Continue reading “Why am I leaving HBO (Nordics)”
Recently I stumbled on a tutorial named Learn git in 30 minutes. While there is nothing wrong with that tutorial, it’s actually pretty accurate, and clear and easy to follow – thumbs up to the author about the writing – I have great concerns about how should we learn Git.
Git is not that easy.
Don’t get me wrong, Git is a great tool, perhaps the greatest developers’ tool since C language. Where I work for, we switched from Team Foundation Server to Git two years and a half ago, and I’ve never looked back – Git does things right where TFS does wrong. It really helped my life, as a developer, easier. But it’s only when you know it enough. It can be a nightmare, when something goes wrong (or precisely, when you use it wrong).
Continue reading “Learn Git in … 30 days”
This is going to be a relatively short post. If you are using Episerver Commerce 9, you probably know that we are working on a new promotion system. It’s still BETA, but some of our customers already use it, and from what I heard they are really happy with it.
One of the reasons we create a new promotion system is the old one is not developer-friendly. Have you ever tried to create a promotion in old system, by code?
This is an “simple” example of how to create a new campaign and a couple of promotions:
Continue reading “The beauty of new promotion system”
Back when I was young and mostly stupid, I discovered StackOverflow. The site struck me hard. There were a lot of “Wow” moments for a third year student. I still remember the first time I asked the first question, then even think about the questions to ask (so I can gain some precious reputation – yeah, I was young and stupid, remember?), and the first time I tried to answer a question myself.
It has been a long time since those days.
I still use StackOverflow, even at this very moment. But it’s on demand, instead of browsing it everyday as a habit. I search for a question, read the answer, possibly vote it up, then leave. Sometimes, when I have absolutely nothing to do, I try to review the suggested edits from other users. And that’s it.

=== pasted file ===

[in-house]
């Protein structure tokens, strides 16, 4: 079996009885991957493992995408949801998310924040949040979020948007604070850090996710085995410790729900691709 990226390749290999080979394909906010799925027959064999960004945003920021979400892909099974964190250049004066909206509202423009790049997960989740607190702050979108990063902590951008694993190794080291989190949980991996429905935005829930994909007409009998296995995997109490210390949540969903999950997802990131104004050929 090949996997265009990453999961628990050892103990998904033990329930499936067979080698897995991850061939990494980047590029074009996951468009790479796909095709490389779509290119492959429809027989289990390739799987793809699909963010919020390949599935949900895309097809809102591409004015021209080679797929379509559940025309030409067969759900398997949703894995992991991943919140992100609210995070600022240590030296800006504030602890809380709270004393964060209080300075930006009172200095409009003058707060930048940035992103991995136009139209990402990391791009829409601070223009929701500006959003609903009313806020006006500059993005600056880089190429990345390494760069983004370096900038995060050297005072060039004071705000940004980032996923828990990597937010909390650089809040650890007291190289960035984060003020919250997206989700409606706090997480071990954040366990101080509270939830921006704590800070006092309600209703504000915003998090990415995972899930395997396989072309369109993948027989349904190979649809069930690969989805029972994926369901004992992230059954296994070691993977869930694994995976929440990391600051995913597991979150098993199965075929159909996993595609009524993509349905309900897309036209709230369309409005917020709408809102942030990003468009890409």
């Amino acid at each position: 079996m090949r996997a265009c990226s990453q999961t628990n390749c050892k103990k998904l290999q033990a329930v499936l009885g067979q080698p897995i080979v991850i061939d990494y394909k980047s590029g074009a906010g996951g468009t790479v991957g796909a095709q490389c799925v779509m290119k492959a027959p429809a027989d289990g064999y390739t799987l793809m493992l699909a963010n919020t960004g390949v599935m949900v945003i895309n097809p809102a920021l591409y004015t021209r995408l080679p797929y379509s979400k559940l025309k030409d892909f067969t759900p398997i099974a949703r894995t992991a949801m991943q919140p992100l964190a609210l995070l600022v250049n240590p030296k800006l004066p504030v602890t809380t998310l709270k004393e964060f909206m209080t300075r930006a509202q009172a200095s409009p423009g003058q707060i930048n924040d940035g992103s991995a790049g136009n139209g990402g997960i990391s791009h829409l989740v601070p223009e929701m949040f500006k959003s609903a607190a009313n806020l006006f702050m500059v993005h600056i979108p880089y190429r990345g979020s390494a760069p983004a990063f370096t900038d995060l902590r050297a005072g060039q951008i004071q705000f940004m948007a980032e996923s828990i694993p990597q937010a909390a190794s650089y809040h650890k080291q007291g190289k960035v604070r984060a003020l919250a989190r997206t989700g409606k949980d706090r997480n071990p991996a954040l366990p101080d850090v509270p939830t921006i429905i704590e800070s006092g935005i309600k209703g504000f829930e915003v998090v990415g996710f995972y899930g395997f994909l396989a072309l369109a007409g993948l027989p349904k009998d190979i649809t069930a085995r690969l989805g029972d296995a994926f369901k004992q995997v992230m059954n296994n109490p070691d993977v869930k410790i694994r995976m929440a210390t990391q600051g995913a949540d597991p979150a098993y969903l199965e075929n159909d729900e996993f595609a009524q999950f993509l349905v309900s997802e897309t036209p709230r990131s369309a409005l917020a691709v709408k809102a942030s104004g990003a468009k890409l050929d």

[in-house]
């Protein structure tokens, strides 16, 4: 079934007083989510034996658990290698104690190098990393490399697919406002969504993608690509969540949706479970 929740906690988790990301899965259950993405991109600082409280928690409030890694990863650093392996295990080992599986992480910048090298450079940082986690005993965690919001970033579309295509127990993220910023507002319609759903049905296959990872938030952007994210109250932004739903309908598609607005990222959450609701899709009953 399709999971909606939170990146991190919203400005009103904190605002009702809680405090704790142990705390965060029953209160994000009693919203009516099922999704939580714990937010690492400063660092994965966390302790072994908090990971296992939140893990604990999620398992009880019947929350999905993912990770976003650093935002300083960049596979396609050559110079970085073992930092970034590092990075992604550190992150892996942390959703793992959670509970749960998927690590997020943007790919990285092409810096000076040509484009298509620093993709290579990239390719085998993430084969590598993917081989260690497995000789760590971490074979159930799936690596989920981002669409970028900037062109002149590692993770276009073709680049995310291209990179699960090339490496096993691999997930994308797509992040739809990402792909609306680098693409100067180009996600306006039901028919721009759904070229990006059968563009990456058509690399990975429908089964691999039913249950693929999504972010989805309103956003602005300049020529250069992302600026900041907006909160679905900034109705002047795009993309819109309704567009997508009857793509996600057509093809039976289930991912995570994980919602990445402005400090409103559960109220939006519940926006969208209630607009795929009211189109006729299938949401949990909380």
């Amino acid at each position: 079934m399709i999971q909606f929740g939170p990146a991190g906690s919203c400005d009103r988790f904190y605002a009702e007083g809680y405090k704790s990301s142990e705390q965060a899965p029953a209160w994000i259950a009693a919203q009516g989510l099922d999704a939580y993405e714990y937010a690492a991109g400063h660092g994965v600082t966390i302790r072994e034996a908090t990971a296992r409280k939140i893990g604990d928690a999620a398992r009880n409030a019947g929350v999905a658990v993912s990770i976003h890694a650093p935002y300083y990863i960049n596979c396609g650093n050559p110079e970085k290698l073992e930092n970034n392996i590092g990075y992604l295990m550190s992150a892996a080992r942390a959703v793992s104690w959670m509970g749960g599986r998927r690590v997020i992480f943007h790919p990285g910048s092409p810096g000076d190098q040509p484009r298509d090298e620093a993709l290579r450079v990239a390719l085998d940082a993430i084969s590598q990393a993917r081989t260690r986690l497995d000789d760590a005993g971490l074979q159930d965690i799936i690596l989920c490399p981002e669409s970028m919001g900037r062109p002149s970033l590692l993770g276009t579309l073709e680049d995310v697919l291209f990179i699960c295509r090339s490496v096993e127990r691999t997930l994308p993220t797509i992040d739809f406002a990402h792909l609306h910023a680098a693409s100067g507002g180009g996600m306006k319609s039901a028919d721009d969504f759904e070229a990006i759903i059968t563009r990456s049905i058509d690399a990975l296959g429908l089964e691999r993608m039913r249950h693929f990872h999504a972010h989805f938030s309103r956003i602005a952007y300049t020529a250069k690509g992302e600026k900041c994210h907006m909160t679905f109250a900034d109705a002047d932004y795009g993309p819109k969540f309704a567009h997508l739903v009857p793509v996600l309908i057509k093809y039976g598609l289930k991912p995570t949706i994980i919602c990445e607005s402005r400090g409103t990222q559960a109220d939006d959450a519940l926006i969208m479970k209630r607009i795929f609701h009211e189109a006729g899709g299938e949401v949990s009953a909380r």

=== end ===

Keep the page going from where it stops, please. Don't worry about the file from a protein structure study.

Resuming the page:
I don’t entirely leave StackOverflow, I just don’t actively use it any more.
Continue reading “StackOverflow – a missed opportunity”
No I’m not talking about becoming a “developer” like Bill Gates, or Mark Zuckerberg, or even someone less “famous” like Linus Torvald or Anders Hejlsberg. Man, I’d give up many things to become one of those. To become such successful developers, you must be extremely talented, extremely determined, and of course, a sizable amount of luck. I’m talking about an average human being, trying to become a person who can enjoy his work (and hopefully, provide his family with that work).
Somebody might think, it’s easy to be a developer today. Most problems can be found on the internet – by searching Google, or asking questions on sites such as StackOverflow. Some might even jokingly define “programming = copy and paste answer from StackOverflow”, but we all know that, it takes more than that.
I’ve been trying to answer that question. I’m not a great developer by any mean. A decent, at most (My boss has been saying that I’m doing a very good job, I truly hope he’s not just being nice). It’s been 14 years since I get into programming, 10 years since I made the final decision to be a programmer, when I chose the faculty at my university and 6 years since I began my professional career as a developer. It’s been all natural to me – what does it take to be a decent developer?
Continue reading “What does it take to be a developer?”